I guess it depends on what you mean by enabler? I am one because they can always fall back to me? because I let them?

I just don't understand why they seem to want to be miserable? and I can say this from experience. I left my first husband when my 3rd child was 2 weeks old, enough became enough and I wasn't willing to sacrifice myself for him anymore. Its not that I didn't love him and oh yes I wanted it to work but it wasn't and nothing was changing so I left.
I have never been happier, it wasn't easy but it was certainly doable.

I want them to realise they can be happy and they deserve to be happy. Your right I am way to close to this and need to step back.


I have this stupid mentality that I did it, why can't they... which when writing it down I know sounds absolutely stupid. They are just wonderful women and deserve so much better.

#13 Wednesday's Child

Posted 27 February 2013 - 11:21 AM

Sometimes it can really hurt and be difficult to understand when someone we care about is being abused and cuts contact with us.  Their behaviour can seem deliberately hurtful to us, or just unpredictable and 'flaky'.  That doesn't mean we should "call it quits" on being their friend but rather we should "call it quits" on engaging in controlling or judgemental behaviour towards them ourselves.

It can be frustrating and exhausting supporting someone who is being abused but we need to remember that well, they are in fact being abused.  And by someone they love and who purports to love them.

What that woman is experiencing and feeling matters.  It affects judgements, choices, self-belief and so much more.

Even just the 'small' cognitive step to self awareness that you are experiencing abuse is traumatic and life altering.  And almost impossible to make when we are constantly absorbing a cultural narrative which conflates passion and love with violence and control.

With friend number 1 can you still provide support by being a friend to the friend?  Maintaining that contact and support even one step removed is important.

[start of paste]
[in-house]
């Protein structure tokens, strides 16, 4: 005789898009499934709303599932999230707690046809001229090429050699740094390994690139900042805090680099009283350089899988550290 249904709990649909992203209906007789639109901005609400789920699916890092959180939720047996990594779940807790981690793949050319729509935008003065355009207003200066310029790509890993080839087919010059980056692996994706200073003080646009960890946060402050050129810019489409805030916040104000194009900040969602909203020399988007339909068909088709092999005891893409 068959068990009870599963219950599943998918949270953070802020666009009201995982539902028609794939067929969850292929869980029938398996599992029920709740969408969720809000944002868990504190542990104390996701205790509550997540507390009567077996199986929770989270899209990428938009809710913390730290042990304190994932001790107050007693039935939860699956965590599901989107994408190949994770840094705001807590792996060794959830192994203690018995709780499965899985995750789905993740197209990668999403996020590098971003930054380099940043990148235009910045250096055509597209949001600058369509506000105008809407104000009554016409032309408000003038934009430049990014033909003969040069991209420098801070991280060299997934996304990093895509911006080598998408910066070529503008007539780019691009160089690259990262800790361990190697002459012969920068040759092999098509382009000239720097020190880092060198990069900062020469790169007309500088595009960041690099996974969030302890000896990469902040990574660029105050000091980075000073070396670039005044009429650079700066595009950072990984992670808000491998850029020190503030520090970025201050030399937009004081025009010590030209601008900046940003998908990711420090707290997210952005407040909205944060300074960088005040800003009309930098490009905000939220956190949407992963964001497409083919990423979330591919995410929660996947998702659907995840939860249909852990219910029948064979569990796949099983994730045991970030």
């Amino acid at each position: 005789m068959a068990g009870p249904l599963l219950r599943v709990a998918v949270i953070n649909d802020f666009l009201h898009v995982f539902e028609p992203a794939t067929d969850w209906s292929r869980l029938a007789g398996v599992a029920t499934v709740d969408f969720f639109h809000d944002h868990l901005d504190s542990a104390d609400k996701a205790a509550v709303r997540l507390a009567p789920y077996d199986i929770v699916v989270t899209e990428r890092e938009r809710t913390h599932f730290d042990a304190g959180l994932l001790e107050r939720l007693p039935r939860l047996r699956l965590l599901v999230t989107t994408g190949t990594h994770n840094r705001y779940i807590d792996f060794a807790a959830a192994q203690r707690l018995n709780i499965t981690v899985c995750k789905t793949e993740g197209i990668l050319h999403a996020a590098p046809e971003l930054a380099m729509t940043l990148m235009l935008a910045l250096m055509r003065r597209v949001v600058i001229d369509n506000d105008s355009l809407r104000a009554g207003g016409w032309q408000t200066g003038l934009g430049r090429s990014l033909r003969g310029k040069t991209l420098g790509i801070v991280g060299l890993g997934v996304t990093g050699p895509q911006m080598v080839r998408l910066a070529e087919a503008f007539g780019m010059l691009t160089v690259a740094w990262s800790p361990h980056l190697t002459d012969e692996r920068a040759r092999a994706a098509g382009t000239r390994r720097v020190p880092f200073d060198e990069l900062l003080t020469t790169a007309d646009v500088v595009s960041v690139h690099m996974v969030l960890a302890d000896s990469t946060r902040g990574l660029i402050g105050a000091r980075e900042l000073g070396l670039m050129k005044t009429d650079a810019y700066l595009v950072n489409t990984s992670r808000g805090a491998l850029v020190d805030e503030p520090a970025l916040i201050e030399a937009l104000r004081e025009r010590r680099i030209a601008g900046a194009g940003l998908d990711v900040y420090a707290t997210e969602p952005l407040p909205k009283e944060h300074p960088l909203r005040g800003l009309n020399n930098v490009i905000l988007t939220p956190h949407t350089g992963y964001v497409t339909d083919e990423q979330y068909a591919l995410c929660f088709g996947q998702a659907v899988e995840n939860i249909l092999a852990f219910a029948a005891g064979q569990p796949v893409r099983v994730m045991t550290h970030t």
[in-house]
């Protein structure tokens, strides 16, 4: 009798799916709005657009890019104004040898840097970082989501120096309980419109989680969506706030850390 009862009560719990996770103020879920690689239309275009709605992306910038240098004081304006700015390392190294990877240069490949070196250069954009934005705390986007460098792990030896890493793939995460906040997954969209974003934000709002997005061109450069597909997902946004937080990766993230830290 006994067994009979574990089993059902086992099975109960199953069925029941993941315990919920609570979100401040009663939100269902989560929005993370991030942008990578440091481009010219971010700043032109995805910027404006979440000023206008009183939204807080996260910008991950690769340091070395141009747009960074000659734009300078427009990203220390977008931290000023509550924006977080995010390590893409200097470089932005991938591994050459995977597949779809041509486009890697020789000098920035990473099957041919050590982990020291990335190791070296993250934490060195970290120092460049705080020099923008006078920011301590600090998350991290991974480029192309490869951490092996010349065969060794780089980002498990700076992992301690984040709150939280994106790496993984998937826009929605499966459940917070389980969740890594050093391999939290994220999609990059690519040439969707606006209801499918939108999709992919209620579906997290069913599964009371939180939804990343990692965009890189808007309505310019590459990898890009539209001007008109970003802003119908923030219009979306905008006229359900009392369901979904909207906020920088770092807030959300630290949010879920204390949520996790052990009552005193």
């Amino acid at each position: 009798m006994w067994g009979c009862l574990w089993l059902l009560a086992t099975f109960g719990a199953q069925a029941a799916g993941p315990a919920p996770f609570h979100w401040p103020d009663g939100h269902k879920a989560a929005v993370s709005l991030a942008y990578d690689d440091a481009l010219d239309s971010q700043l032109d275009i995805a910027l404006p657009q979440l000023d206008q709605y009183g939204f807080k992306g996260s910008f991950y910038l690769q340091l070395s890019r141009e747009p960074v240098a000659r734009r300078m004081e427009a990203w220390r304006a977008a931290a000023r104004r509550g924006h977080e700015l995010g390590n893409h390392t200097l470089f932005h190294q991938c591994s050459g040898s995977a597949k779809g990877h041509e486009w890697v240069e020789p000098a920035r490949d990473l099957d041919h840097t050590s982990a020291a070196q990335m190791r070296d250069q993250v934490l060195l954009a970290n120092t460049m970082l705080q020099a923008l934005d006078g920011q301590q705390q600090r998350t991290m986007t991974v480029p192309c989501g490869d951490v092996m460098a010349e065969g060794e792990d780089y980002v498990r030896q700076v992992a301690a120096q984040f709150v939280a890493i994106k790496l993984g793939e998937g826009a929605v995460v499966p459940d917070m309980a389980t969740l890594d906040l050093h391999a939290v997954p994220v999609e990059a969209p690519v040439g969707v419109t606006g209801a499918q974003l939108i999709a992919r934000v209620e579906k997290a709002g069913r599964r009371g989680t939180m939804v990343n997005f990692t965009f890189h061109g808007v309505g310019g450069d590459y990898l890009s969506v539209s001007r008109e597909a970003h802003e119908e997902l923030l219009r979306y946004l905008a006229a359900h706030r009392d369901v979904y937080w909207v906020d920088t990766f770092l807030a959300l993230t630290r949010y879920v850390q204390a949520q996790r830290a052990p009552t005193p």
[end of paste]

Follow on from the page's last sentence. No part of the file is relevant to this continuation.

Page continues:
Most domestic violence services have information for friends and families on how to support a woman experiencing abuse.  Perhaps contact them or visit their websites.

http://www.dvrcv.org.au/help-advice/guide-...and-neighbours/

Also, I can't speak highly enough of Lundy Bancroft's work with abused women and children.

Once/if any of your friends seriously initiates the "calling it quits" conversation themselves, I have found Lundy Bancroft's book "Should I Stay or Should I Go?" helpful.

Other resources Lundy Bancroft recommends (but which I have not read)

QUOTE
To Be An Anchor In The Storm: A Guide For Families and Friends of Abused Women
by Susan Brewster (Ballantine Books)


An outstandingly caring, practical, and wise book for the loved ones of an abused woman. If you are trying to assist a woman who is in a bad relationship, read this book. It will help you to feel better and make you a much more effective helper. (However, one word of caution: A section at the end of the book on reporting child abuse contains information that I find ill-advised. Before you involve child protective services with a mother you care about, call a program for abused women in your area and seek advice about whether and how to make a child abuse report.)

Safety Planning With Battered Women
by Jill Davies, Eleanor Lyon, and Diane Monti-Catania (Sage Publications)


This is a professional book, but is very readable and helpful for anyone who wants to understand what is really involved when a woman is considering leaving an abusive partner, and provides guidance for how to help a woman be safer even if she can’t leave or doesn’t want to. The authors talk about much more than just safety planning — they address the full range of practical realities that abused women face in a way that I have found in no other book.

Trauma and Recovery
by Judith Herman (Basic Books)


Dr. Herman’s book is the bible of trauma, especially for those kinds of traumatic experiences for which the society tends to blame the victim or deny the reality of her/his experience. An outstandingly brilliant work.


#14 Cath42

Posted 27 February 2013 - 11:29 AM

QUOTE (sedawson @ 27/02/2013, 11:30 AM) <{POST_SNAPBACK}>
I would stop it now.
There's something wrong in the pattern of these relationships that you are having.
It sounds to me like your excellent actions are actually becoming counter-productive - as long as you are there to help when needed, others won't be required to take the actions they need to take. You can only invest so much in others when they aren't investing the same amount in you.
Do you have a need to be needed in this way? If I were you, and I say this very kindly and without knowing your life as you do, I would look at myself and ask why I have given so much for so long with so little in return. What is there in you that makes you keep doing this, when it's not working for them or for you?
If your helping was successful, you wouldn't have to keep doing it. It would have worked and these women would be in a better place, but they aren't and that isn't your fault - unless you've become an enabler. I know that's an overused buzzword but it might be worth considering.


I agree with this.